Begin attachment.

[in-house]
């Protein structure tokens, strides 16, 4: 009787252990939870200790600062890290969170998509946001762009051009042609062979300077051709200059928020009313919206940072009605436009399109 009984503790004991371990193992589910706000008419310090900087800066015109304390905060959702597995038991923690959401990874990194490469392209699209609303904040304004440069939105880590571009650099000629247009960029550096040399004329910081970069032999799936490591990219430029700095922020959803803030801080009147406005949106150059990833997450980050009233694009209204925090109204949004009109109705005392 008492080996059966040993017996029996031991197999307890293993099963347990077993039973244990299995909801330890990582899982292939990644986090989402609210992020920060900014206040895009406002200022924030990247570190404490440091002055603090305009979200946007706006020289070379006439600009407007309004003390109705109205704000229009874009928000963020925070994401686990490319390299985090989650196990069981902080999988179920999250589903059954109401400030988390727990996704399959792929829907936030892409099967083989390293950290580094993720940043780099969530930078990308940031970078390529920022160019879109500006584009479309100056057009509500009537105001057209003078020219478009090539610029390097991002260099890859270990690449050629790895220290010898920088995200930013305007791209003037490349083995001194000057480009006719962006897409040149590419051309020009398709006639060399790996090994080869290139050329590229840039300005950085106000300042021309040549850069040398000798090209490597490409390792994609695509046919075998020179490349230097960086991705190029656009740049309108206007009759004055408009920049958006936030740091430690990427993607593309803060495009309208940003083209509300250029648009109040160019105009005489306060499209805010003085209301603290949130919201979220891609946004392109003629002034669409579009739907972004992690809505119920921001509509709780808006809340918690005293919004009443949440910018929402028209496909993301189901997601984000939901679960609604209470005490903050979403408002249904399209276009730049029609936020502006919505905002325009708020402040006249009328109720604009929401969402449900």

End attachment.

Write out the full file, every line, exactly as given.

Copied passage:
[in-house]
């Protein structure tokens, strides 16, 4: 009787252990939870200790600062890290969170998509946001762009051009042609062979300077051709200059928020009313919206940072009605436009399109 009984503790004991371990193992589910706000008419310090900087800066015109304390905060959702597995038991923690959401990874990194490469392209699209609303904040304004440069939105880590571009650099000629247009960029550096040399004329910081970069032999799936490591990219430029700095922020959803803030801080009147406005949106150059990833997450980050009233694009209204925090109204949004009109109705005392 008492080996059966040993017996029996031991197999307890293993099963347990077993039973244990299995909801330890990582899982292939990644986090989402609210992020920060900014206040895009406002200022924030990247570190404490440091002055603090305009979200946007706006020289070379006439600009407007309004003390109705109205704000229009874009928000963020925070994401686990490319390299985090989650196990069981902080999988179920999250589903059954109401400030988390727990996704399959792929829907936030892409099967083989390293950290580094993720940043780099969530930078990308940031970078390529920022160019879109500006584009479309100056057009509500009537105001057209003078020219478009090539610029390097991002260099890859270990690449050629790895220290010898920088995200930013305007791209003037490349083995001194000057480009006719962006897409040149590419051309020009398709006639060399790996090994080869290139050329590229840039300005950085106000300042021309040549850069040398000798090209490597490409390792994609695509046919075998020179490349230097960086991705190029656009740049309108206007009759004055408009920049958006936030740091430690990427993607593309803060495009309208940003083209509300250029648009109040160019105009005489306060499209805010003085209301603290949130919201979220891609946004392109003629002034669409579009739907972004992690809505119920921001509509709780808006809340918690005293919004009443949440910018929402028209496909993301189901997601984000939901679960609604209470005490903050979403408002249904399209276009730049029609936020502006919505905002325009708020402040006249009328109720604009929401969402449900």